5. Another Matt; I’m gonna go away and work out what all the technical language means and therefore “get” the rules. Re: the C sharp minor being A major 7; of course! D’oh, that’s what I used to call it, before I got attracted to the weird exoticism of the ‘C2, D2, C sharp minor’ nomenclature. Thanks for your patient explanations; I’m off to do my homework.

              6. If you read music, and if I haven’t misunderstood, something based on this little outline might work nicely:

                https://www.dropbox.com/s/0zc6522yrezlxa5/Dermot_C.pdf

                Notice how the top line moves down by half-steps (D-C#-C-B); I don’t know if it’s a thing in pop music, but in classical chord progressions we care a lot about what the individual “voices” do, and I think most of us would try to find some kind of “structural melody” like that to emphasize. But again, a lot depends on what comes next, and what is going on in the rest of the ensemble.

                You might respell the last chord depending on what comes next, for instance. That last could could also just be called “B dominant 7 over G” if you wanted.

              7. Btw,

                Yes I do read music, very slowly, and thanks for the pdf. But the theory’s the thing.

  12. I rather hate our national anthem. The tune is difficult to harmonize (and it’s usually done very poorly), it’s rhythmically clunky, and it has too wide a range for a proper anthem, which is supposed to be easily singable by most people. This is why it’s so overdone — there’s almost no other way to add any kind of interest to this music but embellishment.

    Add to this the glorification of war and the flag rather than the honor and dignity of the land and its people. I would much have preferred “America, the Beautiful.”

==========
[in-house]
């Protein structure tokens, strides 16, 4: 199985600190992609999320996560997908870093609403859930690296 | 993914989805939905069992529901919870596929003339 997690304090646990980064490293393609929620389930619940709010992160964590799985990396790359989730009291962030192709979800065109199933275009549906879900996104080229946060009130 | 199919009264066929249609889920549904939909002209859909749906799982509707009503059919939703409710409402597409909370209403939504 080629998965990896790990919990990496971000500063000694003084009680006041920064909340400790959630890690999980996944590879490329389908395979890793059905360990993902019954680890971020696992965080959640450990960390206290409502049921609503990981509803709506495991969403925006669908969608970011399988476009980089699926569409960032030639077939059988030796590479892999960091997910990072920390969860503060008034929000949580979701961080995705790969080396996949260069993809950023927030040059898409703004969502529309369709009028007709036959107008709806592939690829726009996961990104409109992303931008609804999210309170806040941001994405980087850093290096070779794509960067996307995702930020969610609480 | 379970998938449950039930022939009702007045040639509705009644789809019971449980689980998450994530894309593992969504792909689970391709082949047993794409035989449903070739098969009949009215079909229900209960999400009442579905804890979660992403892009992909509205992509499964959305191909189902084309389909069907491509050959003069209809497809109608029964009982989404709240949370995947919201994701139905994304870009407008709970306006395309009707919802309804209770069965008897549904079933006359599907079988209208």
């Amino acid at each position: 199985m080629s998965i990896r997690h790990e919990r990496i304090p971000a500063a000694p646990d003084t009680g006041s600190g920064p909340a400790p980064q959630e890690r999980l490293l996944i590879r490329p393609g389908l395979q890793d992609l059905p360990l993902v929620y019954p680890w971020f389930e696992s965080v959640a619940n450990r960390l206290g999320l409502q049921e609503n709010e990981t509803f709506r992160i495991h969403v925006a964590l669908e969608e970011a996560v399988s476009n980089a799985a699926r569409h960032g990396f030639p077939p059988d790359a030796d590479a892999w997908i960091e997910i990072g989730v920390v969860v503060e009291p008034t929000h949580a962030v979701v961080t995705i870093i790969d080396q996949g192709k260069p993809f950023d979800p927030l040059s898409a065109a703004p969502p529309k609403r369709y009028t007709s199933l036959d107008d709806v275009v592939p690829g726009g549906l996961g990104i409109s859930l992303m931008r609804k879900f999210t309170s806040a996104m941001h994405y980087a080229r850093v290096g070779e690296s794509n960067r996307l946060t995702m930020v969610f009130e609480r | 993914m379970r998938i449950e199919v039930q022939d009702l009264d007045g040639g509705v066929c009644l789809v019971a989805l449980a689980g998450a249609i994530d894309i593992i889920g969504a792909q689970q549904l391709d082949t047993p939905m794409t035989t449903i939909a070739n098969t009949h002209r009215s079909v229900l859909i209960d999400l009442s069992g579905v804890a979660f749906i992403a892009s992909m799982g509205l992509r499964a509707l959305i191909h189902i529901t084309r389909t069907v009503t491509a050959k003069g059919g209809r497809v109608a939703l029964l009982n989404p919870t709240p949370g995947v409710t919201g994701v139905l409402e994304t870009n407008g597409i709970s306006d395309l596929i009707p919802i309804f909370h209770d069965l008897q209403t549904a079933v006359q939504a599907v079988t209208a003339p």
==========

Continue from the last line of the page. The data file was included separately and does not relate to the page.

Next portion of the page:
PS – that should be a G-sharp rather than A-flat in the bass of measure 7 of the “normal rendition.”

    PPS – Stravinsky has a decent arrangement, where he approaches these difficulties with some novel harmonies. Then there’s Stockhausen’s incorporation of the tune into his piece Hymnen. (NSFW???)

    1. I have sung your National Anthem as an alto in a choir and it was very difficult to make it sound good. I suggest singing it faster, if all else fails it usually helps and at least it gets the pain over quicker.

    2. I agree, Oh Say Can You See is terrible. Slow and dull. (Lest I be accused of anti-Americanism, I’d also rate the British (God Save The Queen), Australian (Advance Australia Fair) and our New Zealand one (God Defend New Zealand) just as bad, musically. There must be some unwritten rule that national anthems must be crap. The only exception is Deutschland Uber Alles (which was written by Haydn, which might explain it).

      Most countries have an unofficial national song which is far better – America the Beautiful, Land of Hope and Glory, or Waltzing Matilda come to mind. And hearing ‘Jerusalem’ sung by 20,000 drunken British football hooligans can be quite inspiring 😉

      Or, you can jazz it up a bit. A few years back TVNZ commissioned a version of God Defend New Zealand that was almost tolerable – it was sung straight, but with feeling and a bit of rhythm. And sure enough there were the usual Letters to the Editor about how ‘disrespectful’ this was to our national dirge.

  13. Personally, I hate those vocal “runs”. They’re annoying and cheap. They demonstrate very little of the vocalists talent. They seem to have become rather popular, as though it is the standard by which talent is measured.

    Second, I yawned at Beyonce’s version, as she tried the same cheap trick, albeit somewhat less than others.

  14. Hey, who said we missed the point. It was so obvious we didn’t bother with any commentary and wandered off on a tirade against singing the national anthem at sporting events. Really, people, who was it exactly that missed the point? 😐

    1. Yeah, I thought y’all might have been a bit insulted! 😀 But I rather liked having the accurate score posted, anyway. Led to its own interesting discussion. All the polymaths here!

  15. I went to a Red Sox game this year, and the national anthem was sung by a disabled person, I believe a teenager. Don’t remember, and doesn’t matter, his exact age or what the disability was. The rendition was true to the way it should be sung, and he got a rousing ovation afterward. All the overpaid pop and country singers can’t hold a candle to this singer.

    Oh, and James Taylor did a fine job in his own style at one of the post-season games at Fenway. Just him doing his thing, not an ego trip like most celebrities who butcher the anthem.

    I also sent this to all the fellow musicians I know. My only regret is that the clever person who “arranged” this version didn’t carry it through to the end. The sarcastic comments could have just kept going.